This tourist favorite of the South has no shortage of photo-worthy buildings, parks, and charming attractions. Around every corner is something uniquely “Savannah” – and photographers, both amateur and professional – can’t get enough of the city’s alluring features. On your next visit, be sure to fill your camera card with images of these must-see Savannah sites.
The 30-acre Forsyth Park is the city’s largest, and a gathering place for adults, children, and families. Originally created in the 1840s, the park is home to the Confederate Memorial Statue, which was donated to commemorate those who died fighting. At the end of the park is the perfect photo spot – the beautiful and famous Forsyth Park fountain, added in 1858. Fun fact: the water in the fountain is turned green for St. Patrick’s Day in celebration of Savannah’s Irish heritage.
Cathedral of St. John the Baptist
Located on Harris Street, this majestic structure is a major tourist attraction because of its age, beauty, and architectural features. It’s open to the public, but respectful observance and care are requested, as Mass and private prayer are oftentimes occurring. The detailed décor is stunning, from the depictions of Jesus’ life lining the side walls (the Stations of the Cross), to the gorgeous arches and structural detail throughout. According to the cathedral’s website, after its reconstruction following a fire in 1898, it took 13 years for the decoration and interior artwork to be completed.
Waving Girl Statue
This statue, situated on the eastern end of River Street on the Savannah River, depicts Florence Martus, known as “the waving girl” and responsible for making Savannah known as the friendliest city in the South. About.com tells the story of Martus, who lived in a cottage on the river near the entrance of the harbor: “As the story goes, life at the remote cottage was lonely for Florence, whose closest companion was her devoted collie. At an early age, she developed a close affinity with the passing ships and welcomed each one with a wave of her handkerchief. Sailors began returning her greeting by waving back or with a blast of the ship’s horn. Eventually, Florence started greeting the ships arriving in the dark by waving a lantern.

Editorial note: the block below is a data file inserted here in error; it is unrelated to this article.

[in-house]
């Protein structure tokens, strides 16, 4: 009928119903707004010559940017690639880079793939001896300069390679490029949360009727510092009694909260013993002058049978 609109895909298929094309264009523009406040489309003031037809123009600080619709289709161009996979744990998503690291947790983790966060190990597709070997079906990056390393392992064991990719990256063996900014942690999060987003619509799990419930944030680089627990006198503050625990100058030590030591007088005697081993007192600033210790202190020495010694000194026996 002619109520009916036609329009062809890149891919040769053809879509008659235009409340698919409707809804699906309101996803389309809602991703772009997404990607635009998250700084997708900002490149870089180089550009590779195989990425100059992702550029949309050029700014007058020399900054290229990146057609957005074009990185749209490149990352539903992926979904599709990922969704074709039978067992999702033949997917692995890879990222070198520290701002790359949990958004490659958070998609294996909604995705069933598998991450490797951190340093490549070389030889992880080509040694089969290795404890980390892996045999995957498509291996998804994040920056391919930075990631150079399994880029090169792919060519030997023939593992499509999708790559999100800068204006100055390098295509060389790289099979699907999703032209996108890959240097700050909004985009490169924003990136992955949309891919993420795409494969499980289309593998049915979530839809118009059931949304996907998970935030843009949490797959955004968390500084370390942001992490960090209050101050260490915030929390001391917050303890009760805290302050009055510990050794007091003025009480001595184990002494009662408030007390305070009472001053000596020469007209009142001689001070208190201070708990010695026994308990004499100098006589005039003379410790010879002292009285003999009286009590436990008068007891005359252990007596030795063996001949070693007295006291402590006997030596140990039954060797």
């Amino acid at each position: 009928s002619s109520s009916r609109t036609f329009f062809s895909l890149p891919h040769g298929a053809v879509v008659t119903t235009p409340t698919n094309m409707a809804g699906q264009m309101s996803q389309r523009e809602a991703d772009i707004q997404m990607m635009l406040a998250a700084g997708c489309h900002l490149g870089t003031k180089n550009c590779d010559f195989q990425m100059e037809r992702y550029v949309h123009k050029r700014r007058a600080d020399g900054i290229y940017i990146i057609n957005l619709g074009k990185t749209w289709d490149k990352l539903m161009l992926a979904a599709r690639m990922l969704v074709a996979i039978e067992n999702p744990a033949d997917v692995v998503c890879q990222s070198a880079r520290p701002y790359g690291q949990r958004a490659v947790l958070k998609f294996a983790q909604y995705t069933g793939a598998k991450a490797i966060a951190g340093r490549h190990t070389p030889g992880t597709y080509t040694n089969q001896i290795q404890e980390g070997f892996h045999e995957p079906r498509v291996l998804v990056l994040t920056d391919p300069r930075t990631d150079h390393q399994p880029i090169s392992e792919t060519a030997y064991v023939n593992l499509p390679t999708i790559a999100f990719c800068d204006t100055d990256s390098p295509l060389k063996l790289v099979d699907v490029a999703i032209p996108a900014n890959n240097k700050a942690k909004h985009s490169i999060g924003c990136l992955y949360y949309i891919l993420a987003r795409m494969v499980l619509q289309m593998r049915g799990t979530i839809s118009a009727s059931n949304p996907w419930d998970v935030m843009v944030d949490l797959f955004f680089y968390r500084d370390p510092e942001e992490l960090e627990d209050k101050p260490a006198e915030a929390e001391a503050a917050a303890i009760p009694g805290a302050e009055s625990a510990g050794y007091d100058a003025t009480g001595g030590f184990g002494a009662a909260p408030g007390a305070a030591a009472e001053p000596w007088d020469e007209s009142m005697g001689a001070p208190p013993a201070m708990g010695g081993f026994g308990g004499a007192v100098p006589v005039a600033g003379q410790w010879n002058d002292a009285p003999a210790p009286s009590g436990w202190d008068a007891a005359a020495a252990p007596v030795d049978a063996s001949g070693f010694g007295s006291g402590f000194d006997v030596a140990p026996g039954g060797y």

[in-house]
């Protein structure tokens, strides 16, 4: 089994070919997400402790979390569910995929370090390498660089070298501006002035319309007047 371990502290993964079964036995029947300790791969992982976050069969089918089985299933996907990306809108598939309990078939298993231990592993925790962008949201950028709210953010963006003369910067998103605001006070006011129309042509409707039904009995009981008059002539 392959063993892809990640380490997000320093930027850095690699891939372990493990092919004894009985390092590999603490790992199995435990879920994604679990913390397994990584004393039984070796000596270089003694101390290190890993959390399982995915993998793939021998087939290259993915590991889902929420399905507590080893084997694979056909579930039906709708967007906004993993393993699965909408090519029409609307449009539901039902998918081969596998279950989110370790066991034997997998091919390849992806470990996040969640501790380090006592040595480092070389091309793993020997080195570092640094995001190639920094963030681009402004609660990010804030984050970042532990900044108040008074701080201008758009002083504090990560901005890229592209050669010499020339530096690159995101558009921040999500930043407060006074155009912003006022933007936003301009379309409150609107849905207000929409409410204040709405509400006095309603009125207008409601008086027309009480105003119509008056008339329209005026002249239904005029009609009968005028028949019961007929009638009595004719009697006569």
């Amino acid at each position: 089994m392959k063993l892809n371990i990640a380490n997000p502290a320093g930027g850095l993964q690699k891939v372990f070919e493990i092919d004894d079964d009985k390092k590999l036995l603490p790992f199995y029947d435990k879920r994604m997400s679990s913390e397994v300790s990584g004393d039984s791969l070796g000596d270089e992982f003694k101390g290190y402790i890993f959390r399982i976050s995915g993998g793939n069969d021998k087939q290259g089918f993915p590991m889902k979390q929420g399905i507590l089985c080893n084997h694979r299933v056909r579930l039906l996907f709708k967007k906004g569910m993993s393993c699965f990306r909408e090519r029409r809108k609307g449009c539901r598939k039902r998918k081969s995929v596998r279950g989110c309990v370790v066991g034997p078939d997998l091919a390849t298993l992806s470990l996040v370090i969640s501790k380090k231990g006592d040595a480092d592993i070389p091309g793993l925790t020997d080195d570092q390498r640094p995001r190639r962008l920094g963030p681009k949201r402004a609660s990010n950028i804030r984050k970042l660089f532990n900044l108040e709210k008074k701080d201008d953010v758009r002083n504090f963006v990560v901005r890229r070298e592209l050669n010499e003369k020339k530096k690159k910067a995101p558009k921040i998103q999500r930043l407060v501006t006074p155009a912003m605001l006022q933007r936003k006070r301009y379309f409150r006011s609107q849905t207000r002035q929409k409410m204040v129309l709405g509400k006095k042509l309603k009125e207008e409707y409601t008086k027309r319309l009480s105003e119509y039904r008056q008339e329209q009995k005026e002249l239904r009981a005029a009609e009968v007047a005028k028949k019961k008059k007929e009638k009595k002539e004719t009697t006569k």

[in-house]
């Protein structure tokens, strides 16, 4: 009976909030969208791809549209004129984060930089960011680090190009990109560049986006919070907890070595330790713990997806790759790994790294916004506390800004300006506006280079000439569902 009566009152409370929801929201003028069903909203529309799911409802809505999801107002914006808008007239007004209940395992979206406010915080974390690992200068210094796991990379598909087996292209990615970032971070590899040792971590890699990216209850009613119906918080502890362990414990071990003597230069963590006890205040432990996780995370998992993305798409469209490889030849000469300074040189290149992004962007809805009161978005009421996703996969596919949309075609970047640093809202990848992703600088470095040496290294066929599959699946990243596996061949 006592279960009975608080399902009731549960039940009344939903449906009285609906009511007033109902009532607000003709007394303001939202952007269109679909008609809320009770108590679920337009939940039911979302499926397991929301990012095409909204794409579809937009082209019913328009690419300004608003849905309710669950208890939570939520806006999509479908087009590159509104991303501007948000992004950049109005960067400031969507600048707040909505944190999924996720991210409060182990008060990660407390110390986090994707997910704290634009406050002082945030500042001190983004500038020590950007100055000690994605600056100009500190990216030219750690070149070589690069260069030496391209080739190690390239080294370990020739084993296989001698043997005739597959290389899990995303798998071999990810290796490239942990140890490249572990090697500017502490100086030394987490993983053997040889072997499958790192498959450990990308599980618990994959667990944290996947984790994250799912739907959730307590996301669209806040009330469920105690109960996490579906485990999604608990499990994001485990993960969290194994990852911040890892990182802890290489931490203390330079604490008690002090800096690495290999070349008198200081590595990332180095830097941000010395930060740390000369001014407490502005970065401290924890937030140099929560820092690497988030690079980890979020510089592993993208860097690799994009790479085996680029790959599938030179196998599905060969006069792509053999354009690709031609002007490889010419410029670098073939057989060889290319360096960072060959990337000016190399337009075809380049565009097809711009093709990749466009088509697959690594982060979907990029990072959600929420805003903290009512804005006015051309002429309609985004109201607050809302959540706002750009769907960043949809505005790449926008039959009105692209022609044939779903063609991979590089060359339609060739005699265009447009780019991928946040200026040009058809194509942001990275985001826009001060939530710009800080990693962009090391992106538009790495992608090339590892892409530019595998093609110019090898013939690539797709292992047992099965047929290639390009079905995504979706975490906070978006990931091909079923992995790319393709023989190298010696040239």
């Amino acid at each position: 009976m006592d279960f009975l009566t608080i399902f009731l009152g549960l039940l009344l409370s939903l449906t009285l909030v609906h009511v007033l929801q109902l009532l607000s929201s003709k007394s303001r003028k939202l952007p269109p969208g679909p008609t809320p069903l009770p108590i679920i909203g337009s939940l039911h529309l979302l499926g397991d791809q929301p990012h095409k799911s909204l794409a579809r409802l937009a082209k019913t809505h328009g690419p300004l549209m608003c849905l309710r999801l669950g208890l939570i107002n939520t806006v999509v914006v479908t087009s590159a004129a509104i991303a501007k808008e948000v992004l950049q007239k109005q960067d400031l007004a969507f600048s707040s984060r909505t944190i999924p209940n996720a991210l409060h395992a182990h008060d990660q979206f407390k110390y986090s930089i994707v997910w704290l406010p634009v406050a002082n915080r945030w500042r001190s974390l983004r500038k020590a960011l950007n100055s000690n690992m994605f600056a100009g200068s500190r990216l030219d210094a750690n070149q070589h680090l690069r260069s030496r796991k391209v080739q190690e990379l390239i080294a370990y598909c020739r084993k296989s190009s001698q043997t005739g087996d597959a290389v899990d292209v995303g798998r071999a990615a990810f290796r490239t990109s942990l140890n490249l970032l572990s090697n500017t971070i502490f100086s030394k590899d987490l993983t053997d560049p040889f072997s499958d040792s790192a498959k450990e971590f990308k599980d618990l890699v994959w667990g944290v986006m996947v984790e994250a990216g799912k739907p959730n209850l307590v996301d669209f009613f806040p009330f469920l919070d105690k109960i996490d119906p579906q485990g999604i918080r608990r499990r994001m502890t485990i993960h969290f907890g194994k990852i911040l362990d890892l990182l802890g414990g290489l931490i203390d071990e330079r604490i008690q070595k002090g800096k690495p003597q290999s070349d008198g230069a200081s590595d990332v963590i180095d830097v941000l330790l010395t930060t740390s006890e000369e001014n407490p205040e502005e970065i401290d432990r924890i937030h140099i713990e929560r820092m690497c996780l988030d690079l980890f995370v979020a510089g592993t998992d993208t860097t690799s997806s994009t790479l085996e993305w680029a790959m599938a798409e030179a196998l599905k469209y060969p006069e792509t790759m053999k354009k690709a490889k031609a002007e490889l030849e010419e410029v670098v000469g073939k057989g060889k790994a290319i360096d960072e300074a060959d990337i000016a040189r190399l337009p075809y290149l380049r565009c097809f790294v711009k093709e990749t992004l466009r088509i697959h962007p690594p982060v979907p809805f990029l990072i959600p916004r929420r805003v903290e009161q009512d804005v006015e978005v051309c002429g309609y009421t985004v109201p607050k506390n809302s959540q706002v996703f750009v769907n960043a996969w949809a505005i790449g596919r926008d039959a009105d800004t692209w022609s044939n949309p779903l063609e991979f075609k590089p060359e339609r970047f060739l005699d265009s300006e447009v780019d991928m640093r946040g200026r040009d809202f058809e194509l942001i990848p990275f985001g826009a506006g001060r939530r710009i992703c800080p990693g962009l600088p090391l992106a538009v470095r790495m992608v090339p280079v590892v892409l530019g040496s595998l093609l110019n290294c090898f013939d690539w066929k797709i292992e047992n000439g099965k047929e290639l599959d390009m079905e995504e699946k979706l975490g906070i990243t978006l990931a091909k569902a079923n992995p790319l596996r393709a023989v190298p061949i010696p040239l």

Florence Martus continued her waving tradition for 44 years and it is estimated that she welcomed more than 50,000 ships during her lifetime. There is a lot of unsubstantiated speculation about Florence having fallen in love with a sailor who never returned to Savannah. The facts, however, about why she started and continued the waving tradition for so many years remain a mystery.
In any event, Florence Martus grew into a Savannah legend, known far and wide. On September 27, 1943, the SS Florence Martus, a Liberty ship, was christened in her honor. The Waving Girl Statue by renowned sculptor Felix De Weldon, the sculptor of the United States Marine Corps Memorial in Arlington, Virginia (also known as the Iwo Jima Memorial) depicts Florence with her loyal collie.”
The Lady & Sons Restaurant
A treat for any Paula Deen fan, the famous Lady & Sons restaurant on West Congress Street attracts lines of hungry tourists each day for lunch and dinner. Browse Paula’s shop next door, where you can find seasonings, kitchen goodies, home décor, and lots of gifts with the friendly phrase “Hey Y’all” on them. Dinner, which is served late into the night, can include The Lady’s Southern Buffet, a delicious spread of Southern, flavorful favorites such as fried chicken, mashed potatoes and gravy, rice, collard greens, macaroni and cheese, and yams. Included are salad and one of three yummy Dean desserts: banana pudding, gooey butter cake, or peach cobbler. The friendly, attentive staff treats you right, and of course, don’t forget to snap a picture of the restaurant’s corner sign, which is lit up at night.
This beautiful mansion on Oglethorpe Avenue, built in the early 1800s, was the birthplace of Juliette Gordon Low, the founder of the Girl Scouts. Low founded the organization in 1912, and scouts from all over the world flock to Savannah to see where their leader started it all. The home, listed as a National Historic Landmark in 1965, is featured in public tours for individuals or groups daily.
Catie Fry is a travel enthusiast and writer for myprotectionlink.com, a provider of home security in Savannah, Georgia.
Jerry Nelson is a freelance photojournalist from America. His latest book of photography, Suenitos tells the story of the only daycare inside the dangerous Hidden City. Now based in Argentina, he continues to turn his lens on social justice issues around the globe. Connect with Jerry on MosaicHub, Facebook or LinkedIn today. Follow this link to read more of his work on Huffington Post and Examiner. Have a story that needs to reach national media? Email him today.